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Archive for August 17th, 2007

For the past couple of weeks, I have been setting up my new laptop. It’s a challenge, since a number of items – the wireless card, the LightScribe capacity on the DVD drive, the webcam and the modem – are not supported straight off the CD with GNU/Linux. I’m frustrated that I don’t have the time to sit down and focus on each of these puzzles. However, I find that after eight years of using GNU/Linux, my attitude to these puzzles has changed.

Understand, I am an English major by education, and my technical knowledge is what I’ve picked up as needed. Moreover, I get bored by puzzles for their own sake – one reason I’ve never applied to MENSA (another is that one of the first members I met died because his pride in his own intelligence made him careless, but that’s another story). So, by training and temperament, I should be disliking the slow setup of the laptop immensely, especially since it’s compounded by my decision to use the Fedora version of the operating system, rather than the Debian one with which I’m most familiar.

Instead, I find myself unusually patient. Strangely enough, I actually look forward to approaching each problem, trying out ideas on my own, then scanning the Internet for possible solutions and patiently trying them one at a time. And, when I solve a problem (I’m now working on the third one), I have a small sense of triumph.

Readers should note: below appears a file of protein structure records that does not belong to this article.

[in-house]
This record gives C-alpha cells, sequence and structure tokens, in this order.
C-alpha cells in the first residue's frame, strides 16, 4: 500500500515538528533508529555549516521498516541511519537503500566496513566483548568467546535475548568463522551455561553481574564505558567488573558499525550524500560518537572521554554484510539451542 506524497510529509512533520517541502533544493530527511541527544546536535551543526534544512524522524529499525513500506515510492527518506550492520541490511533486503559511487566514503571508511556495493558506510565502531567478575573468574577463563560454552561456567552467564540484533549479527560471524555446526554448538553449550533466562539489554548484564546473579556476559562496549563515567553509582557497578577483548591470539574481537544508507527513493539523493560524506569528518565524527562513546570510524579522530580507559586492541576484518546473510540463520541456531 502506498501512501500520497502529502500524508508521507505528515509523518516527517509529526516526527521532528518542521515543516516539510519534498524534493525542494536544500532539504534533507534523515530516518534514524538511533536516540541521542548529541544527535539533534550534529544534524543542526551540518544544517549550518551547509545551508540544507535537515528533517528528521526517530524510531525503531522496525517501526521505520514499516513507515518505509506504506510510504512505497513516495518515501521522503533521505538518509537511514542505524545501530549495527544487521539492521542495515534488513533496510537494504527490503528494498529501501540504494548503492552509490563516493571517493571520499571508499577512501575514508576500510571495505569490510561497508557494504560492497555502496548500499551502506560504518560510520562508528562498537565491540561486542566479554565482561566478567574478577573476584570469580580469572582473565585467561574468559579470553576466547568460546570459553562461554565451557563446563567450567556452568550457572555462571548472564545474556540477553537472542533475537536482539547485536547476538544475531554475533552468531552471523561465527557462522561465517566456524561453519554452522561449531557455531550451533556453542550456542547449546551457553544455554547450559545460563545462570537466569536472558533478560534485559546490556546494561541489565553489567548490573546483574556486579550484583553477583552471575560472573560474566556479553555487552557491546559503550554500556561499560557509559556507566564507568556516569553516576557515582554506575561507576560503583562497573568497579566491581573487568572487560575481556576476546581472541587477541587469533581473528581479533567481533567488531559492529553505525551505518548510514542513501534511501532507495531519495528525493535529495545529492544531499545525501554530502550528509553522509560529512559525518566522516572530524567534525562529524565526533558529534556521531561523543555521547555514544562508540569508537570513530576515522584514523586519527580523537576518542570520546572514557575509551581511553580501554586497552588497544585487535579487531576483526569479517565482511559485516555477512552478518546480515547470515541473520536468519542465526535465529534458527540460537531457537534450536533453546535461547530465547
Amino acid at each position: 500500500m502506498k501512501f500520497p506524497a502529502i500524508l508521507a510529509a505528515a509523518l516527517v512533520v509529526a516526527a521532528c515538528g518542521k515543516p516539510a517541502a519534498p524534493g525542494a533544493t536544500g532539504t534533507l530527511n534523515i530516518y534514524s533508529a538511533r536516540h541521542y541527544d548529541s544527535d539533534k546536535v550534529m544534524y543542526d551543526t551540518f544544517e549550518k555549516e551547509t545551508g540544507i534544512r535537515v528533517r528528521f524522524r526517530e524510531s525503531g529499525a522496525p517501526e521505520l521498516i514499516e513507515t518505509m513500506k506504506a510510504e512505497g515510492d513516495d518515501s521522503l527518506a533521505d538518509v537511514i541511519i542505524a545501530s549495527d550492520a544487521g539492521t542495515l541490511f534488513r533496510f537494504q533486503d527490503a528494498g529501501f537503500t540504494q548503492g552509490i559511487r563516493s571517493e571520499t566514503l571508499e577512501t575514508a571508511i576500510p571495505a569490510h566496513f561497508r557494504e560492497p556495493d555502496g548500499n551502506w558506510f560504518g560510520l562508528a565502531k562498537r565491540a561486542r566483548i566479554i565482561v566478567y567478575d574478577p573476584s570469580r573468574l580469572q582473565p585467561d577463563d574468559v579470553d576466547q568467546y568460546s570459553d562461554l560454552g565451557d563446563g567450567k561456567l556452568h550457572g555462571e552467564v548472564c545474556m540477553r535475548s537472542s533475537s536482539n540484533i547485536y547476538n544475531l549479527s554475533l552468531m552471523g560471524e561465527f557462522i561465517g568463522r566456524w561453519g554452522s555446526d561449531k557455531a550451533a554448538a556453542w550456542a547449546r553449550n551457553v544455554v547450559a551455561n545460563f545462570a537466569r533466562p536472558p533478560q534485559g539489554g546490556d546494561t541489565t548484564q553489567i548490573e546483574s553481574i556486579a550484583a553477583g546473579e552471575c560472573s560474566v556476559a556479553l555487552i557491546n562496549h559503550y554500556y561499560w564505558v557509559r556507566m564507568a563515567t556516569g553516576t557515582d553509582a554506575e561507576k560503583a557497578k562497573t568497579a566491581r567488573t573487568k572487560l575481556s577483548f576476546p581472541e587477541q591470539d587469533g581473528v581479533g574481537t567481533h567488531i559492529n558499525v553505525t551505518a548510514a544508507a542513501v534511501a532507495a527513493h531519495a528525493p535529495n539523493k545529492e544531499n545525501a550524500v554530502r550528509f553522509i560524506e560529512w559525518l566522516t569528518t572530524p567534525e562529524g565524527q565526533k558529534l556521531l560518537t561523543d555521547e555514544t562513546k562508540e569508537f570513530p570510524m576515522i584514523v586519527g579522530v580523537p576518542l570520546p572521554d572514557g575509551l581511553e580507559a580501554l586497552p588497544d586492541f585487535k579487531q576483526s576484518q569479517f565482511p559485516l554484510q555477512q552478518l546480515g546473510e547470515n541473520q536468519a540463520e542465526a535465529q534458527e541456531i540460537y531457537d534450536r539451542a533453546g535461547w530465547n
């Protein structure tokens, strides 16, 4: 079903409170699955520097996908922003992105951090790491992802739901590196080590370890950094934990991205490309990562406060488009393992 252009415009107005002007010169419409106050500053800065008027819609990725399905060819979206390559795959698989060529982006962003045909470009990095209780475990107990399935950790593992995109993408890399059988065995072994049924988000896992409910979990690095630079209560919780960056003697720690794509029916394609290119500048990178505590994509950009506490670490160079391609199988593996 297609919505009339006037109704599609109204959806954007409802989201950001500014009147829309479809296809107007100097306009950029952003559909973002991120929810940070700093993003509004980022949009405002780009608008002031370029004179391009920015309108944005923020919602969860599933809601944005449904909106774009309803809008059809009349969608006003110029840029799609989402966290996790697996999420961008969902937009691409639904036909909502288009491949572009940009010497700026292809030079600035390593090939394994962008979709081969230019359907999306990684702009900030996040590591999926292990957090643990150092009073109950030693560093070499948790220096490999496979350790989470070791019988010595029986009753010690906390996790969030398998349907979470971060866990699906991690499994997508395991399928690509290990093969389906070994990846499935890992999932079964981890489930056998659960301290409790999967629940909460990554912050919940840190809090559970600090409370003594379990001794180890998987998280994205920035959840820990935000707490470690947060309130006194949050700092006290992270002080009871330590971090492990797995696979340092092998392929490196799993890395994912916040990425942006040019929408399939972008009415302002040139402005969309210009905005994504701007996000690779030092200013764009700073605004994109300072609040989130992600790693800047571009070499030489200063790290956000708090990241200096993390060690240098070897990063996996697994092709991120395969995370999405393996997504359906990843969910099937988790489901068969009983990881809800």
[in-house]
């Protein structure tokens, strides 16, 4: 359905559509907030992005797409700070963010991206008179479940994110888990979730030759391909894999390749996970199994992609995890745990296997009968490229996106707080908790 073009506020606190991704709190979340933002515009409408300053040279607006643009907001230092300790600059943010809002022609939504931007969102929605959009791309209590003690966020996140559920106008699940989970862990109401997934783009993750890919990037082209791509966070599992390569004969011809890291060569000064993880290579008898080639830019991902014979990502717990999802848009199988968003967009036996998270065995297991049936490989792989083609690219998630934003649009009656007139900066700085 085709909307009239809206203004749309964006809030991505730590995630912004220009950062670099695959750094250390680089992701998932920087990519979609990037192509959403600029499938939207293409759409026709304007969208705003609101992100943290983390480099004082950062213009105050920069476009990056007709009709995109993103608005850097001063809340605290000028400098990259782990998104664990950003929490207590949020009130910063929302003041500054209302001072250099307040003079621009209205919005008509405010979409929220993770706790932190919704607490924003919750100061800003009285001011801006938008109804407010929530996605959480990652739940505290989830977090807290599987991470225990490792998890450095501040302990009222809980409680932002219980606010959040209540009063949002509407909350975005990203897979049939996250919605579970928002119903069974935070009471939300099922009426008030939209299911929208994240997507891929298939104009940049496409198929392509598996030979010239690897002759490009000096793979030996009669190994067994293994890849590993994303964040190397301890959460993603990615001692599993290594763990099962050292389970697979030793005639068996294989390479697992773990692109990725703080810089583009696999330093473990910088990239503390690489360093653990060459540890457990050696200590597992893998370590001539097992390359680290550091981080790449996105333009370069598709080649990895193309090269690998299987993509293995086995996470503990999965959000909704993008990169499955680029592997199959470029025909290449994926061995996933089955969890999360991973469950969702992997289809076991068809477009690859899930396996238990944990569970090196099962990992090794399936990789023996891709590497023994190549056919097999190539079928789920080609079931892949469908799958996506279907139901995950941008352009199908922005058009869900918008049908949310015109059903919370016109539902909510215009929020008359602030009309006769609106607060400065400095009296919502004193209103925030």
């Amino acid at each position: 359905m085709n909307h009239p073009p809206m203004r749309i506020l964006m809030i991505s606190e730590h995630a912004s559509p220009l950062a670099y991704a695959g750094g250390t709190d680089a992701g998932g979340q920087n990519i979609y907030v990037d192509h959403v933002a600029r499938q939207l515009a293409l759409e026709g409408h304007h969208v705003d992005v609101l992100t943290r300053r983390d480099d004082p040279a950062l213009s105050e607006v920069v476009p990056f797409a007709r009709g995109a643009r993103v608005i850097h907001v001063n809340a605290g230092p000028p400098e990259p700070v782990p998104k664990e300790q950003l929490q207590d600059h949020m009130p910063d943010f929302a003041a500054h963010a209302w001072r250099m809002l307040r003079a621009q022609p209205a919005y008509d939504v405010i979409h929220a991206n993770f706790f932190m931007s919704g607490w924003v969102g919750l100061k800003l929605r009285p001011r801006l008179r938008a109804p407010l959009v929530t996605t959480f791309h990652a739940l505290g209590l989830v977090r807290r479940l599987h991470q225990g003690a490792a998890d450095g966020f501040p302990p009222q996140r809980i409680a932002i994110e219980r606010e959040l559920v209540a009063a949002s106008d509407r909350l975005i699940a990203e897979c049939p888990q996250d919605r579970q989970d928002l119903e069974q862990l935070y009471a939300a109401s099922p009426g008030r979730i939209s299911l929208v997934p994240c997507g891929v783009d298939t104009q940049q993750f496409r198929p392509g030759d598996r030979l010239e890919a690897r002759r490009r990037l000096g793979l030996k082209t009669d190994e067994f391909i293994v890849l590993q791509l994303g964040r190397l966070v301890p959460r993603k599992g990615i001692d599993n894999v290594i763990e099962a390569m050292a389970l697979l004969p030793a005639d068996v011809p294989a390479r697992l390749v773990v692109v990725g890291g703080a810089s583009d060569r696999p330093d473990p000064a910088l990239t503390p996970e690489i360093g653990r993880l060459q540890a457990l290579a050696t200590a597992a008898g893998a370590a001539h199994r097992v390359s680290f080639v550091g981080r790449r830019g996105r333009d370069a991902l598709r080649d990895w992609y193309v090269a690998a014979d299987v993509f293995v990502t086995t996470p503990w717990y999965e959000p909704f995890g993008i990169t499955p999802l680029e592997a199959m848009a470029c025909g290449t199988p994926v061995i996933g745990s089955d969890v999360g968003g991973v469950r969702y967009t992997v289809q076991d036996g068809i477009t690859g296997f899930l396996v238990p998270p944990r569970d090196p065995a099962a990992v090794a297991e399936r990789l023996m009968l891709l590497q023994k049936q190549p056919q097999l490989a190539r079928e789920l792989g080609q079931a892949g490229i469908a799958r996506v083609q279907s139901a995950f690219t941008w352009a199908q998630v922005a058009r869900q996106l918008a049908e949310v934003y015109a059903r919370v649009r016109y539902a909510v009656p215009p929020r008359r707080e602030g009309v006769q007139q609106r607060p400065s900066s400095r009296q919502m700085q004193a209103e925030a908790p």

What’s changed me, I’m convinced, is using GNU/Linux. Unlike Windows or OS X, GNU/Linux assumes that you want to do things your way, and provides dozens of options for you, even from the desktop. If you need help, many programs have detailed help pages in one format or the other. So, naturally, if you’re the least bit curious, you can’t help starting to poke around. For some one like me, who is in Pandora’s league when it comes to curiosity, the temptation is constant and irresistible.

Besides, what choice do I have when something goes wrong or isn’t to my liking? I don’t use a commercial version of GNU/Linux, so I have no technical support to step me through solutions. If I go to a computer store, I’m lucky to find a clerk who has even heard of something called Linux, let alone Debian or Fedora. I can ask advice on mail forums, or search for helpful lines of investigation, but, in the end, I am left to experiment methodically.

This sort of patient trial and error is what developers call hacking (and, no, it has nothing to do with breaking into other people’s computers – that’s called cracking, to the initiated). Since my programming skills are laughable and I’ve never identified as a developer, the realization that I’ve picked up the habit and even learned to like it is somewhat disconcerting.

For years, I have made a living interpreting geeks to other people – and sometimes the other way around. But now I have to reassess myself. Maybe I’m a geek after all.

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